Burt Lancaster was one of five children born to a New York City postal worker. He was a tough street kid who took an early interest in gymnastics. He joined the circus as an acrobat and worked there until he was injured. It was in the Army during WW II that he was introduced to the USO and acting.
His first film was "The Killers" (1946), and that made him a star. He was a self-taught actor who learned the business as he went along. He set up his own production company in 1948 with Harold Hecht and James Hill to direct his career. He played many different roles in pictures as varied as "The Crimson Pirate" (1952), "From Here to Eternity" (1953), "Elmer Gantry" (1960) and "Atlantic City" (1980).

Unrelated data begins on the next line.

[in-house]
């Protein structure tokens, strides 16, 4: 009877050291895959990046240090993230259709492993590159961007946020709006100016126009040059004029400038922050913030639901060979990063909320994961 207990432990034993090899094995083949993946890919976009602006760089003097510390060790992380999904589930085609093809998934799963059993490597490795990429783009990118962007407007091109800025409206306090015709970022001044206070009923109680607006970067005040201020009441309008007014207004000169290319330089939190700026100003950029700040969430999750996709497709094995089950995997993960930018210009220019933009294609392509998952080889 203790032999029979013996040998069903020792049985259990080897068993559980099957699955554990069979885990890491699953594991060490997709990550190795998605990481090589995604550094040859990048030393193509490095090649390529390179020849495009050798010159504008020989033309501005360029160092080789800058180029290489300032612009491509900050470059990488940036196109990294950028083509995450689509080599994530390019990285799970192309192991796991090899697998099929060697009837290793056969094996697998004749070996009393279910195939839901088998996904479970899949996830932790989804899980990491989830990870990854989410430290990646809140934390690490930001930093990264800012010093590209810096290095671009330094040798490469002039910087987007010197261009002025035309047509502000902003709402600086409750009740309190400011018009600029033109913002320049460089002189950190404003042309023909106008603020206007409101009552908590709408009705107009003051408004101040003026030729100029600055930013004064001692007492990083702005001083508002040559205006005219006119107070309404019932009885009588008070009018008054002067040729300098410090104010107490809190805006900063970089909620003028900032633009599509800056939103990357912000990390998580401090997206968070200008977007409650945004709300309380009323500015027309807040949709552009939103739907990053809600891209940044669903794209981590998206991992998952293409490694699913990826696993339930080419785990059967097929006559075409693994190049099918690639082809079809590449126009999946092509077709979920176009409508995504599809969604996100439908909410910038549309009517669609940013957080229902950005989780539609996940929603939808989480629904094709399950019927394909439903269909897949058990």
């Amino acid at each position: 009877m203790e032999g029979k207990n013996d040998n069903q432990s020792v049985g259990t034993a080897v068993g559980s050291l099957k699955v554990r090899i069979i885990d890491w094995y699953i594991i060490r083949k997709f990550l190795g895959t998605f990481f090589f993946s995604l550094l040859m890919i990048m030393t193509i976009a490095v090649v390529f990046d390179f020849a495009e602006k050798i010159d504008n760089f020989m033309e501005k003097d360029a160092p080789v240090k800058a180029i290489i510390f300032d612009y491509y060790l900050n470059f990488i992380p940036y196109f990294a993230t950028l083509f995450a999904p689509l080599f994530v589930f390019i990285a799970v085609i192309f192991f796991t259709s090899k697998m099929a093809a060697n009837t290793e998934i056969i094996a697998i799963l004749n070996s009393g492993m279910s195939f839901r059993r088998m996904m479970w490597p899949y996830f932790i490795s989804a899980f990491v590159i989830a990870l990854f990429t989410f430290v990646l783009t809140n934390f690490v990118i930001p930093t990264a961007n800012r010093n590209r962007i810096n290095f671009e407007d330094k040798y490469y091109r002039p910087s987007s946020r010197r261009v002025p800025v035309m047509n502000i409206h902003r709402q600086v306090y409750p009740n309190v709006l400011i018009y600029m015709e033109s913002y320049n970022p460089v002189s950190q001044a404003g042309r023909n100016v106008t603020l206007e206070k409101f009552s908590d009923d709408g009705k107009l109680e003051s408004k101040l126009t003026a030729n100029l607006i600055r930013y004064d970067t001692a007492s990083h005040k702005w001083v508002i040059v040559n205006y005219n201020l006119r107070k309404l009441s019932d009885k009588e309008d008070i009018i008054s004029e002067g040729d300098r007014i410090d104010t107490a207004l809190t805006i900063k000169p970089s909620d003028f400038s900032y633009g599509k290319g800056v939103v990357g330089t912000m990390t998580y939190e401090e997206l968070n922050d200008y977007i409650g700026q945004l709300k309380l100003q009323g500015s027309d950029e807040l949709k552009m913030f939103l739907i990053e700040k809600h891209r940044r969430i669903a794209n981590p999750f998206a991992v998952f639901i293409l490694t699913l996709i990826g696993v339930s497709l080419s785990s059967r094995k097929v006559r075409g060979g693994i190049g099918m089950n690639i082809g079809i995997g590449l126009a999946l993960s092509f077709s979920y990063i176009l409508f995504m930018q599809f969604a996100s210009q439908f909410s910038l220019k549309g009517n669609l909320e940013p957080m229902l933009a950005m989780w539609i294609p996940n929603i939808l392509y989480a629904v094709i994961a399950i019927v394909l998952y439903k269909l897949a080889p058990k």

His production company, Hecht-Hill-Lancaster, produced the such films as Paddy Chayefsky's "Marty" (1955) (Oscar winner 1955) and "The Catered Affair" (1956). In the 1980s he appeared as a supporting player in a number of movies, such as "Local Hero" (1983) and "Field of Dreams" (1989). However, it will be the sound of his voice, the way that he laughed, and the larger-than-life characters he played that will always be remembered.
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